Iowa Welcome Sign

(Des Moines, IA) -- The Iowa Department of Public Health has announced the federal government will send up to 30 percent fewer doses of Covid vaccine to Iowa than previously expected. A statement released by the agency indicated it would take some time for state officials to adjust distribution plans. Earlier in the day, acting Iowa Department of Public Health director Kelly Garcia said the state was poised to move quickly once doses of vaccine arrive. The agency will post a running tally of how many Iowans have been vaccinated on the state's coronavirus tracking website, along with information about the vaccines that are available. The now-scrapped plans had been for up to 154-thousand health care workers and 59-thousand nursing home residents and staff to get doses of the Pfizer and Moderna vaccines expected to arrive this month.

(Des Moines, IA) -- The Iowa Supreme Court heard arguments Wednesday in a case where the state is asking that a lawsuit by environmental groups challenging the strategy for handling farm runoff into the Raccoon River be dismissed. Iowa Citizens for Community Improvement attorney, Brent Newell, argued the Nutrient Reduction Strategy the state put in place is voluntary and does not protect the ability to use the river for recreation and drinking water. Newell asked the court to declare the voluntary relief unconstitutional. Jeffrey Thompson spoke for the state and says the Nutrient Reduction Strategy is not a do-nothing policy -- but it is replete with all kinds of reporting and funding incentives.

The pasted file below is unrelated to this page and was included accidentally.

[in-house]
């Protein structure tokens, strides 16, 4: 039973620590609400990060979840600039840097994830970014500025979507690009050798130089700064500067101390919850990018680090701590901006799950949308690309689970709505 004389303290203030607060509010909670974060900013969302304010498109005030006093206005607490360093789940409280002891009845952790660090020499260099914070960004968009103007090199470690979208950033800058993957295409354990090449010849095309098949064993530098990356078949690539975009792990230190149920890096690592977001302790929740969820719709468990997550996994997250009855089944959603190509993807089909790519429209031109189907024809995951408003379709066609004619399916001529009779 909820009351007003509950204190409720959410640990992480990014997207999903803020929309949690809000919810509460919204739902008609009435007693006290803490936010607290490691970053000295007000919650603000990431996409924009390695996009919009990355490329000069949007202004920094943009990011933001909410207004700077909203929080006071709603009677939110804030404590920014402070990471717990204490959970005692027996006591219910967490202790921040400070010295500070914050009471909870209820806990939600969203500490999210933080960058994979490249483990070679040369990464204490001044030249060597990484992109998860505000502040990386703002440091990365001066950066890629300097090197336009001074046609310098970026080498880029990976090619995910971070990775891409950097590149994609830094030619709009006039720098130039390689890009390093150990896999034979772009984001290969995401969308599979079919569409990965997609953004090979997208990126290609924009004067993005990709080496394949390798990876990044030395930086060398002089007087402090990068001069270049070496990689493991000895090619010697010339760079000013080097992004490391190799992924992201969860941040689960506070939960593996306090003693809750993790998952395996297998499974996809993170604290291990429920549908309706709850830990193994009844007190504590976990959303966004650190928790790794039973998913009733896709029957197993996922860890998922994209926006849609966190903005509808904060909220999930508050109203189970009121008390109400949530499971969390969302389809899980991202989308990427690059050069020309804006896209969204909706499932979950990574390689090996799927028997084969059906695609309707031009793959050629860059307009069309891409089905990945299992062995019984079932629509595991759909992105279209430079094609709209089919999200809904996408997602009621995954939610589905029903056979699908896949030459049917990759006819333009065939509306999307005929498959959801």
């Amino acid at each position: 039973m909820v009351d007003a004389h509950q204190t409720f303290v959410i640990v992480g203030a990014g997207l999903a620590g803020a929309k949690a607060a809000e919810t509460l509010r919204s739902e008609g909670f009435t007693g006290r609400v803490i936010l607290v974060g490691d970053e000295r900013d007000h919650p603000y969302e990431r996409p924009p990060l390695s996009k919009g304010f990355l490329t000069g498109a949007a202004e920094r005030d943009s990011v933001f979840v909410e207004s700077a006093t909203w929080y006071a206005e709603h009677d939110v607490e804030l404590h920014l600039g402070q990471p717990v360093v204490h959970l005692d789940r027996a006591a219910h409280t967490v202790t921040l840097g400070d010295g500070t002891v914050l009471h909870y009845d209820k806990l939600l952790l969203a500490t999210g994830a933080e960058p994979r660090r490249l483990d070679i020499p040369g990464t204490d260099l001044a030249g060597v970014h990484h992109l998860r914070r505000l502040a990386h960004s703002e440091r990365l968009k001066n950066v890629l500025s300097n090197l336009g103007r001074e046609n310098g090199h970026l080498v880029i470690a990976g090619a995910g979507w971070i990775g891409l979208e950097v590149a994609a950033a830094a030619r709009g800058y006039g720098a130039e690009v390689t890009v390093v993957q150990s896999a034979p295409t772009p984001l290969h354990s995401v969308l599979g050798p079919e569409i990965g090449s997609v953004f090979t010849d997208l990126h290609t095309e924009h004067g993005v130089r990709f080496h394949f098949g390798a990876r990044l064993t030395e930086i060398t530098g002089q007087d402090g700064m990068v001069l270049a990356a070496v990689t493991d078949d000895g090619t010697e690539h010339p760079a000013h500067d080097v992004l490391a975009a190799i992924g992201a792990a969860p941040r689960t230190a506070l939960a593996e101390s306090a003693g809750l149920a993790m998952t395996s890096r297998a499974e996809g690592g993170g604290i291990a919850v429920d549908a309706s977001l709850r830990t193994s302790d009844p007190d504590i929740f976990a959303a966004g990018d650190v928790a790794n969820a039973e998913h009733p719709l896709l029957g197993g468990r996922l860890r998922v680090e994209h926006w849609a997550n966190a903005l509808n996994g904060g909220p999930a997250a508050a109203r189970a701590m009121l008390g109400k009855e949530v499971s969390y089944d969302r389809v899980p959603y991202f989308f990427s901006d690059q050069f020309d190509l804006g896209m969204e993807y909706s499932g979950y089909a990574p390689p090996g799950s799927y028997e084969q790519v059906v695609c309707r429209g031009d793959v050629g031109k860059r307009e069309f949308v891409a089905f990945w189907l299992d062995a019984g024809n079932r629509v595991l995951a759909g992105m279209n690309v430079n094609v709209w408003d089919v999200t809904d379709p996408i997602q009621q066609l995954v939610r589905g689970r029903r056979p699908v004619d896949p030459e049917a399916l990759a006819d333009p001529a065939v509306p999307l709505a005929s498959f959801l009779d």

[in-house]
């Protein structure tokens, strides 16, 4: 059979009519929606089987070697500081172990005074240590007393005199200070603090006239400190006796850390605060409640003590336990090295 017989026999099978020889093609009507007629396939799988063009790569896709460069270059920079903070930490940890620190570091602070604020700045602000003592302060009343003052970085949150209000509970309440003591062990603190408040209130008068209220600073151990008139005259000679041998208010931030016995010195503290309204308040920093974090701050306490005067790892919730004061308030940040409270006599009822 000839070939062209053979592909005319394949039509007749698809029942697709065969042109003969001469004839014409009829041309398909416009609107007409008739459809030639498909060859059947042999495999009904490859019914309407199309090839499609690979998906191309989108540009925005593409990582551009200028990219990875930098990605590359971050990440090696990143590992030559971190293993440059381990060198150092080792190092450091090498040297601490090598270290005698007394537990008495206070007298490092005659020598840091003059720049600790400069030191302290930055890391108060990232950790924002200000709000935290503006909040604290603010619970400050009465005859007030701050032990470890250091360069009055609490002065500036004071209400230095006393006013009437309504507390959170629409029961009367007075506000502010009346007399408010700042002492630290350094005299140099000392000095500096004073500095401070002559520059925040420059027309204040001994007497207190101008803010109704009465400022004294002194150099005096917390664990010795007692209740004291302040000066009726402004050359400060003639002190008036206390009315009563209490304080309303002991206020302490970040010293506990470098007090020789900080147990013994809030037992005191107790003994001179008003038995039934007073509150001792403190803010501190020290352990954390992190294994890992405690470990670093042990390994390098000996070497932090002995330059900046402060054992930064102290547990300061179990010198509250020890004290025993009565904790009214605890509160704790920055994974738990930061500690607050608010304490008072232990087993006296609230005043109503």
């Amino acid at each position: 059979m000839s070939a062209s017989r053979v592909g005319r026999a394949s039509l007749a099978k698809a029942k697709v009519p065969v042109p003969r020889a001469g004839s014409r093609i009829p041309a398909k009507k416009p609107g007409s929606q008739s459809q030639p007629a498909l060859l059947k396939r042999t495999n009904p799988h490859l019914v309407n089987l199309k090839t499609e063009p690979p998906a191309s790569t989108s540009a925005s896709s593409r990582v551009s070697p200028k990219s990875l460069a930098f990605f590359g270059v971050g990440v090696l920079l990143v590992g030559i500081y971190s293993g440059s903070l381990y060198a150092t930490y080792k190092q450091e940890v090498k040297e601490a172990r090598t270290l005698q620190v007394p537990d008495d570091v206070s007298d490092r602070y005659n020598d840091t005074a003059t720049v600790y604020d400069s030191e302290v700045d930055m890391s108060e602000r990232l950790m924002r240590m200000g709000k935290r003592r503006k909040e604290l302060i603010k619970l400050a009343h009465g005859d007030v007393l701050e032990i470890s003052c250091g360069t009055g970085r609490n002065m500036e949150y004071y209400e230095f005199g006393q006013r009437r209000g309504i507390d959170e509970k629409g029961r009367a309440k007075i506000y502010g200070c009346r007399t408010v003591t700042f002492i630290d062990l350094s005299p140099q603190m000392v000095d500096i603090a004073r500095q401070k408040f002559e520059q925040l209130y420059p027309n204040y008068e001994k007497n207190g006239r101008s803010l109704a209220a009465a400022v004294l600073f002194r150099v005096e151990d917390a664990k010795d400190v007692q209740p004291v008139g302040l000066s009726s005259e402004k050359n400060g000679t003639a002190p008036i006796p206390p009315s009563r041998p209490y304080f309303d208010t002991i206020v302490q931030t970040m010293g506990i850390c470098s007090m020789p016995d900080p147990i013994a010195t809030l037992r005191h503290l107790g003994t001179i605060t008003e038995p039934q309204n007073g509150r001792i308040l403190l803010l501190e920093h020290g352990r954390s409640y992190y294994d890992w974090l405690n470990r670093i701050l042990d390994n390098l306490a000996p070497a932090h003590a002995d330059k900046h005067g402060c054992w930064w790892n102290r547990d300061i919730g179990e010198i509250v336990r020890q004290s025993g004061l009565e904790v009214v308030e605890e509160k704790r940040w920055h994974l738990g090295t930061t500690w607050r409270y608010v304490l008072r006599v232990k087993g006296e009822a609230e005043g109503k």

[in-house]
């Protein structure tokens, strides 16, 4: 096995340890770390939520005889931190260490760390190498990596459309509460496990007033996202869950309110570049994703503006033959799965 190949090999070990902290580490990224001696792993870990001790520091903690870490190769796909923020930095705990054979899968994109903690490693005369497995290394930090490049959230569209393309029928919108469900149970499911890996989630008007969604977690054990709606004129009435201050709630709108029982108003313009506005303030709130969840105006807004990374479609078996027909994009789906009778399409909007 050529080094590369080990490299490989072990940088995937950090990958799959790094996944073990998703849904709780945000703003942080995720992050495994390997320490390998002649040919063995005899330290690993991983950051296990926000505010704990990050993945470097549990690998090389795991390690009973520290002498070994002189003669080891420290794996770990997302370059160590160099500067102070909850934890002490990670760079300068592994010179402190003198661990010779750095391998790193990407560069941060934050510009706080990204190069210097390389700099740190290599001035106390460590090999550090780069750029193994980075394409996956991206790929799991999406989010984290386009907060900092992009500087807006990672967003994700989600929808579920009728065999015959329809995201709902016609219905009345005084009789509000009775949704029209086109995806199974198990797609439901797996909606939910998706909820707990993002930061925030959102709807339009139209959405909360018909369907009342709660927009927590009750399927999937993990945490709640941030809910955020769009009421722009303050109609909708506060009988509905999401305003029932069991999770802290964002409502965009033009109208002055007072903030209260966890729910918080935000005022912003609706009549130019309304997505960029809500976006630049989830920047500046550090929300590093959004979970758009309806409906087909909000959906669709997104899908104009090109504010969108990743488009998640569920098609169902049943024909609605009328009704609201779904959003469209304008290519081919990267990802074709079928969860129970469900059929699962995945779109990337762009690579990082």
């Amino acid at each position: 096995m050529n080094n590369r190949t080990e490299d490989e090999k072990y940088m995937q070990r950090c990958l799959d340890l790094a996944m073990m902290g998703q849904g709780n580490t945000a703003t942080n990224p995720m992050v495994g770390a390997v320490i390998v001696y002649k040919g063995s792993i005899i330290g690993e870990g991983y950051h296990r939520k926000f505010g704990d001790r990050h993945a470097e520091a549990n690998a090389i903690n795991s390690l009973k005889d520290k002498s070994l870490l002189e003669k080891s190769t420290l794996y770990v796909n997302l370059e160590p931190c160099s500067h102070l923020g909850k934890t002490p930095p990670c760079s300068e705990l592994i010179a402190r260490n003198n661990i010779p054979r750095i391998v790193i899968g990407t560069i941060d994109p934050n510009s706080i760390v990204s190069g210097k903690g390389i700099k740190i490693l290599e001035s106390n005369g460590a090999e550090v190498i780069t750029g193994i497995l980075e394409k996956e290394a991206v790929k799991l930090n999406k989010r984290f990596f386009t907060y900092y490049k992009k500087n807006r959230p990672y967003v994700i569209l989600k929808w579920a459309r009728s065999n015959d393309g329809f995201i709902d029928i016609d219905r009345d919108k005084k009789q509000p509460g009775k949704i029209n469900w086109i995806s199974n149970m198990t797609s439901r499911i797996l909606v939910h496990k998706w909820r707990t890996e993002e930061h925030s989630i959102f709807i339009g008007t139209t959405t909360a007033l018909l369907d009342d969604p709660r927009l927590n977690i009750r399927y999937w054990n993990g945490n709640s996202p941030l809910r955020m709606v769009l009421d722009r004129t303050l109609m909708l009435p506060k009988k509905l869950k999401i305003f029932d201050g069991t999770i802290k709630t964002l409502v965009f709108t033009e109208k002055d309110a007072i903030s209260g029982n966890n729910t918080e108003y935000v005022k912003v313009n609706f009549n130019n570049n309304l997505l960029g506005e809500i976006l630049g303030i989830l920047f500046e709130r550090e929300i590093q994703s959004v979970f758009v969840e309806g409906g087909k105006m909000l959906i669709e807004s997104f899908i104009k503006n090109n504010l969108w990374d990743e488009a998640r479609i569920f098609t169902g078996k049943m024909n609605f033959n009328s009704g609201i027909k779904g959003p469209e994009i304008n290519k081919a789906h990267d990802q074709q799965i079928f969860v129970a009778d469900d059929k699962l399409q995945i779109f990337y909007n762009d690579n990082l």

(Sioux City, IA) -- A registered nurse and spokeswoman for the Iowa Poison Control Center says concerns about poinsettias being deadly if eaten are simply not true. Tammy Noble says poinsettias have had a bad rap over the years. One study found that a child would have to eat as many as 500 poinsettia leaves to become poisoned, but aside from that, Noble says the leaves taste terrible so no one would likely ever eat a lethal dose of them. They're a lovely plant, she says, and they shouldn't concern you. She says other plants that may appear in your house during the year-end holidays could pose a more significant threat. Noble says to take care with holly berries and mistletoe as they -can- be poisonous. If you have a question or concern, call the Sioux City-based Iowa Poison Control Center anytime at 1-800-222-1222.

(Waterloo, IA) -- Tyson Foods has announced the firing of seven managers over allegations they bet on how many of the company’s employees would contract COVID-19 at its Waterloo plant. The allegations came to light during a lawsuit filed by the son of a Tyson employee who died. The company says an independent investigation led to the firing of the bosses who had already been suspended without pay. The announcement was made Wednesday while company officials were in Waterloo for talks with team members. Former worker Isidro Fernandez died from COVID-19 complications in April. His son filed the suit.

Thank you for reading kmaland.com

At KMA, we attempt to be accurate in our reporting. If you see a typo or mistake in a story, please contact us by emailing kmaradio@kmaland.com.